Have you ever brought your friend along on a first or second date? It might seem like a good idea. After all, isn’t it better to have two sets of eyes and ears paying attention to the pros and cons of a potential suitor?
It would make sense if we were in a culture where chaperones keep a watchful eye over a slowly brewing courtship. But, in a world where women are expected to be independent and make their own decisions, it sends a very different message. Let’s look at it from a guy’s point of view.
Ken is a handsome, successful, professional man in his mid-forties. I was surprised to hear that Susan, a woman who he met online, brought her married friend to their first date.
He laughingly commented that he didn’t feel like he was on a real date. Instead, he felt like a commodity, knowing that his every move was about to be inspected, evaluated and dissected by two women he’d just met.
Ken happens to be one of the good guys. He’s intelligent, thoughtful and ethical.
He makes good money. He takes care to plan dates in popular venues located in safe neighborhoods.
He is seeking a long-term, committed relationship with a compatible woman. He even invested in my coaching services because he’s determined to do things right this time around.
He’s looking for a self-assured, emotionally healthy woman who is open to connecting on an emotional, intellectual and romantic basis. Like most men, he enjoys the fun and flirtatious nature of courtship.
He found it almost impossible to woo Susan when a first date became a threesome. Rather than risking offending Susan’s friend, he took romance and courtship off the table. He couldn’t see a way to pursue her while meeting his obligation to be socially engaging with her friend.
Ken thought about asking Susan for a second date. He felt attracted to her and liked her personality. But he questioned what might be going on under the surface that would cause her to feel compelled to bring a friend on their date.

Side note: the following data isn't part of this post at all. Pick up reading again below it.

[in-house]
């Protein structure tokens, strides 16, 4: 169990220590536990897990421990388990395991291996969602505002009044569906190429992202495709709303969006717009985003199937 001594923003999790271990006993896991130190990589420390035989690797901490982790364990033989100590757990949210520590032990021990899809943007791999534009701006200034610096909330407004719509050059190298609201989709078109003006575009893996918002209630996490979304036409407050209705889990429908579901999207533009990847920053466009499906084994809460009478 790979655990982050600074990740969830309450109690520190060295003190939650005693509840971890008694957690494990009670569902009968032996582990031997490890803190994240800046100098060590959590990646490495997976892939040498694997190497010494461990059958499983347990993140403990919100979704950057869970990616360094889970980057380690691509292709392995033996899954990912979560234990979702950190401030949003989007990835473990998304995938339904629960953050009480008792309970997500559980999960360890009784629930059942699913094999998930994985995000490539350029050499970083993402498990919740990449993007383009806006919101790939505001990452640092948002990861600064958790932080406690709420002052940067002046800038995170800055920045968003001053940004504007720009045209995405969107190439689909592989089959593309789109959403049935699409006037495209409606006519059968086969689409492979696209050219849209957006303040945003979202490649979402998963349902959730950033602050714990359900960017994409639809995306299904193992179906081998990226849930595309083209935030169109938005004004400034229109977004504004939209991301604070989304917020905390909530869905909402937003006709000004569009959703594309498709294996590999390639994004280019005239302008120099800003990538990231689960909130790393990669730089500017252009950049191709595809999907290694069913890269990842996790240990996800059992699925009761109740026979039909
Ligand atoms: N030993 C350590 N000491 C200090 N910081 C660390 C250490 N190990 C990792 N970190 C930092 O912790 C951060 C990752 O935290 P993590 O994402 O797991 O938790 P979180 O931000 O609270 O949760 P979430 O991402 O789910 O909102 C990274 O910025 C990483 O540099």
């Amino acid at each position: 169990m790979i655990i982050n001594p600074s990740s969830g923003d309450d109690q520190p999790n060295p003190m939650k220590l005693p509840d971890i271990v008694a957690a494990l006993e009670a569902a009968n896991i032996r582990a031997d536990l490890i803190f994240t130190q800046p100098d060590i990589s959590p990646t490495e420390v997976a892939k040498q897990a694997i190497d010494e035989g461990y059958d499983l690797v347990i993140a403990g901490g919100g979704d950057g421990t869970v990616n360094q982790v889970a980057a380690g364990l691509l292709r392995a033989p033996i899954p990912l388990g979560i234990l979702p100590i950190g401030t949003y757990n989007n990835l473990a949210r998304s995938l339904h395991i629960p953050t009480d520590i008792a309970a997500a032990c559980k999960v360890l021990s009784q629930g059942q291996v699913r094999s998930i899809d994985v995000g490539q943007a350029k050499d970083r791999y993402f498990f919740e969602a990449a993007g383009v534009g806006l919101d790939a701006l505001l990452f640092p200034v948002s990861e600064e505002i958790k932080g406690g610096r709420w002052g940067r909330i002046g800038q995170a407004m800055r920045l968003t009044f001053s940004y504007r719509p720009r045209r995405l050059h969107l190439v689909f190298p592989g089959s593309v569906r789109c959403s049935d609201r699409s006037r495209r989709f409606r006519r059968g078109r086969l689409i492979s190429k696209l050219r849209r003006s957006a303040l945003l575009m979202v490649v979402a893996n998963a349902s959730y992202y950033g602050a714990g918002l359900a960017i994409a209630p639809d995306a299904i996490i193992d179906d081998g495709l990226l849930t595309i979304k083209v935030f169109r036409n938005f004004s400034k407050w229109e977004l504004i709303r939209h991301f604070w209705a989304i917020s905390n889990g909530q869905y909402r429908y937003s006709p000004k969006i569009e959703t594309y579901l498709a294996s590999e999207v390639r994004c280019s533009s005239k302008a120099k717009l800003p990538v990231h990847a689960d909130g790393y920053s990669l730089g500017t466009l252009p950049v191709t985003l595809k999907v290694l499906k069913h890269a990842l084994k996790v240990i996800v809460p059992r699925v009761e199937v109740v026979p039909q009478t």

He reasoned that Susan might not be able to trust her own judgments and perceptions. Did it mean that she was insecure, distrustful or unavailable? He wondered whether she had the ability to authentically express her desires and make her own romantic decisions.
Susan would be better off if she realized that dating is a process that includes quite a bit of uncertainty. Even her best friend can’t possibly sense all of the nuances that she needs in a romantic partner. That’s up to Susan to figure out over time.
While the idea of being able to tell whether someone is right for you after just one date is appealing, it’s not realistic. A first date is just a time to meet someone and see if they’re interesting enough to meet again.
Susan needs to learn to trust the process and take things slowly. She needs to practice saying things like, “I’m not sure, yet,” “I’m not ready,” or “I need to think about it,” when she isn’t certain how to proceed.
In the end, Ken decided that he was going to pass on Susan and look for someone who is open to taking the emotional risks needed to move into a authentic relationship.
When you’re looking for love, you’re seeking a heart-to-heart connection with someone. If you bring another person along or introduce your date to your friends or relatives on the first few dates, you’re turning a potentially romantic situation into a social event.